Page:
A while back, in the course of my discussion about how to choose between the current SAT, the new SAT, and the ACT, I mentioned in passing that the SAT would no longer be written by ETS. Larry Kreiger (of Direct Hits and APUSH Crash Course fame) posted a comment expressing his surprise and asking what my source was for that information.

I responded somewhat sheepishly to Larry that I didn’t actually remember — I had been given the information so long ago that I actually no longer recalled who had told it to me. Until Larry asked me, I had just assumed it was common knowledge, or at least somewhat common knowledge.

As I pointed out in my previous post, the tests released thus far seem sloppier and less consistent than what I’ve come to expect from ETS (more about that another time).  Even when correct answers were justified, they seemed to be lacking the precision I’ve come to associate with the SAT. Granted, that could be because the details of the test are still being worked out, but these questions simply didn’t have an ETS feel. Having spent countless hours analyzing SAT questions in order to mimic them as effectively as possible, I think my instincts are pretty reliable.

Larry’s response to me, however, was as follows:

I can tell you that the CB has a long standing contract with the ETS. In fact they have a person who earns a six figure salary whose job is to monitor the contract. Given the lack of an authoritative source I believe it is likely that the ETS is writing the new test. I do agree that the questions are below the usual ETS standards. 

I was willing concede that I – or, rather, my source – had been mistaken, but now my curiosity was piqued. I didn’t want to be responsible for disseminating misinformation, but something about those questions seemed “off.”

I did some googling, which turned up absolutely nothing.

I also tried calling the College Board where, after a several surprised silences, various representatives quickly passed me off to other representatives, who eventually left me right back at the original menu. I considered making some further attempts; however, after considering that any response I did manage to elicit would inevitably consist of a non-answer involving edu-babble about “best practices,” “evidence-based standards,” “21st century skills,” and “preparation for college and career readiness,” I decided I was better off pursuing other avenues.

I got back in touch with the blog-reader who had worked for ETS several decades ago and had written to me to express her surprise at the clearly lowered standards. She mentioned that she’d heard David Coleman had “cleaned house” and had fired many experienced ETS writers, and that some of the sloppiness could be attributed to that.

When I thought about it, though, that didn’t make sense. My understanding has always been that the College Board and ETS are separate entities; ETS has traditionally contracted to write the SAT. Why would the head of the College Board have the discretion to fire ETS employees?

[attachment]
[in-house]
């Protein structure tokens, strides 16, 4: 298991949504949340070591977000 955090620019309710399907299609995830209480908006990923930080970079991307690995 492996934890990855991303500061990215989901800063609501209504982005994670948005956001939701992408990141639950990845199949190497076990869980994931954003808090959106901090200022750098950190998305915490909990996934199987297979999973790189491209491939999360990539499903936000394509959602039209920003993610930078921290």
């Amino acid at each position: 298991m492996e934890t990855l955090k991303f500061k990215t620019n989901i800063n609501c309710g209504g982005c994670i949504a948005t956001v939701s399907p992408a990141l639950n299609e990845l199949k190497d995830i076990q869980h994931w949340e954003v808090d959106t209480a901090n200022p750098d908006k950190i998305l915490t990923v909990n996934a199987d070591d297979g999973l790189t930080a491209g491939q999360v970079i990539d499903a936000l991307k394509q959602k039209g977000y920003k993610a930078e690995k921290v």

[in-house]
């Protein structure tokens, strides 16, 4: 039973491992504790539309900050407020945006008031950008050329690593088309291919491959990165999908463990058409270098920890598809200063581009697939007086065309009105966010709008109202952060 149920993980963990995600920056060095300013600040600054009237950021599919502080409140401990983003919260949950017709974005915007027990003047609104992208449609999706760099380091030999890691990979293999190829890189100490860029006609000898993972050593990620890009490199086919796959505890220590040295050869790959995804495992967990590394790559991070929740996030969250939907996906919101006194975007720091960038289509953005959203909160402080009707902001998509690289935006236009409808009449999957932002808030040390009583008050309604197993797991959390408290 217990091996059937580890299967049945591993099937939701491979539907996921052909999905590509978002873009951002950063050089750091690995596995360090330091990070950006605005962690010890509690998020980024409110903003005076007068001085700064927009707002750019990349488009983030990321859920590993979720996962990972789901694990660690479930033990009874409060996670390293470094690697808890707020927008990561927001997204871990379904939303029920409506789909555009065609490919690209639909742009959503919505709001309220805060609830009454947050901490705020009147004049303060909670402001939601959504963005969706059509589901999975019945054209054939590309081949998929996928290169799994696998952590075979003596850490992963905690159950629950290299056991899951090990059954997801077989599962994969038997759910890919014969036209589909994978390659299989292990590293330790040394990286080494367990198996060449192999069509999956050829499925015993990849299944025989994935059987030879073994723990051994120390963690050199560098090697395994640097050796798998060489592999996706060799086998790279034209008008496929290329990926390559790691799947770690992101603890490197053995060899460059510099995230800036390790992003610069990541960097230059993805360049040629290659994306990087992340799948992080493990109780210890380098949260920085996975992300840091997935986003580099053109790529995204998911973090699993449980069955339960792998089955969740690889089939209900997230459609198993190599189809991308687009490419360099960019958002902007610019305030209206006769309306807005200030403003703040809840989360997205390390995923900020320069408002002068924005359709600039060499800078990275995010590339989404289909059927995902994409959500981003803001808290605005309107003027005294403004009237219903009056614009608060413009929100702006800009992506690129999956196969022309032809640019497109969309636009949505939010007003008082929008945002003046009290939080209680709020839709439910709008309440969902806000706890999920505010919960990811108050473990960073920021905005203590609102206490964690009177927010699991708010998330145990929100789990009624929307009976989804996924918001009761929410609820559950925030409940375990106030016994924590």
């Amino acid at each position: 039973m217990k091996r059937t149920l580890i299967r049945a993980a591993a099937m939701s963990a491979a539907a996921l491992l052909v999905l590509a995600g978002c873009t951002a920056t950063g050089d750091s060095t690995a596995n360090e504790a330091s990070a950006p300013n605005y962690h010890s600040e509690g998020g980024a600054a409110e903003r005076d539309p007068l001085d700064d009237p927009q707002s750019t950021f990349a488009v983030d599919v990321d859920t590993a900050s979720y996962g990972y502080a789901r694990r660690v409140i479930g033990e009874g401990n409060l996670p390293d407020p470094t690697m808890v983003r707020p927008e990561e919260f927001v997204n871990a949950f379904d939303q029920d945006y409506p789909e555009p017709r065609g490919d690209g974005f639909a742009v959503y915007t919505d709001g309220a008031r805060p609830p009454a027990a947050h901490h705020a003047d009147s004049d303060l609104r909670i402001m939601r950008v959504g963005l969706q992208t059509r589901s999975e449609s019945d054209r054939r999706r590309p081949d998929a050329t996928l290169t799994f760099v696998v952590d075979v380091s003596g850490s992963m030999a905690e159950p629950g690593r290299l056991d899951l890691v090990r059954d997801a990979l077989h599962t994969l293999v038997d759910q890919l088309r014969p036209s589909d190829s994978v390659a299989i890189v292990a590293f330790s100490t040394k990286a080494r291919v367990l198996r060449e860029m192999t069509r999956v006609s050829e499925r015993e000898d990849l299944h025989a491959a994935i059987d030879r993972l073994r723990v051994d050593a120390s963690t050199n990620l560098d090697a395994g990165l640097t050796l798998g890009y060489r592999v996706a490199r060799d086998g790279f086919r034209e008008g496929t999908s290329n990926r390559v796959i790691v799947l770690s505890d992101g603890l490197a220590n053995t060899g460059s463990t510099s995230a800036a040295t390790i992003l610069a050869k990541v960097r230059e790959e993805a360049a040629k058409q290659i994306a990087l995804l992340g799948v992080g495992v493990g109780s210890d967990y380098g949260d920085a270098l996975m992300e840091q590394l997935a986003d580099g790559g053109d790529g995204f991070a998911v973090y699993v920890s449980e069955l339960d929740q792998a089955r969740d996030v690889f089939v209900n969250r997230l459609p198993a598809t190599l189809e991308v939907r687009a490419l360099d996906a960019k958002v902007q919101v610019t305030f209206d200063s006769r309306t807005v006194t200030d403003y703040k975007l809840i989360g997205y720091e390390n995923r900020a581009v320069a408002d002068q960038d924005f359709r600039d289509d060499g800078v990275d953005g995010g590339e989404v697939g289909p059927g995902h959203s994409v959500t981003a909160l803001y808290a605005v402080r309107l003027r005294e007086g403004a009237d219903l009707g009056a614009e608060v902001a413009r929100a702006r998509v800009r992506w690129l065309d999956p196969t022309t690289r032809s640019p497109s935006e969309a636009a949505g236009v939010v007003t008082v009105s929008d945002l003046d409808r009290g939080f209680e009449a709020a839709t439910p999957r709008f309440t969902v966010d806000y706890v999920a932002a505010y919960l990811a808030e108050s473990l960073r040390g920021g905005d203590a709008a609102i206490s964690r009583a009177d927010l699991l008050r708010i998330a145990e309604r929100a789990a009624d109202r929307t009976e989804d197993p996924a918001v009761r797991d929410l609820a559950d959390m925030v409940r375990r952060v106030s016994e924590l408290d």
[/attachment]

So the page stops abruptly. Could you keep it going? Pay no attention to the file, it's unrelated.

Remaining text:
I posted on the LinkedIn SAT prep teachers forum, where one tutor (and former ETS writer) with ETS contacts reported that she couldn’t get a straight answer out of anyone affiliated with that organization.

While trying to find more information online, I stumbled across “The Revenge of K-12,” by Richard Phelps and R. James Milgram, which confirmed that “house cleaning” did in fact occur. For those of who haven’t been following my blog, Jim Milgram is an emeritus professor of math at Stanford and one of two members of the Common Core validation committee who refused to sign off on the Standards; he has since co-authored a number of papers presenting in-depth critiques of the process by which they were created and implemented.

As Milgram and Phelps write:

Prior to Coleman’s arrival, competent and experienced testing experts suffused the College Board’s staff. But, rather than rely on them, Coleman appointed Cyndie Schmeiser, previously president of rival ACT’s education division, as College Board’s Director of Assessments. Schmeiser brought along her own non- psychometric advisors to supervise the College Board’s psychometric staff. While an executive at ACT, Schmeiser aided Coleman’s early standards- production effort from 2008–2010 by loaning him full-time ACT standards writers. (It should be no surprise, then, that many of the “college readiness” measures and conventions for CCS-aligned tests sound exactly like ACT’s.)

I was aware that Coleman had brought in a number of people from the ACT, but prior to reading the article, I had not realized that Coleman had brought in new, less qualified people to advise the psychometricians themselves. (This is hardly a surprise, though – as Coleman has indicated in the past, he’s not particularly interested in whether his hires are qualified.)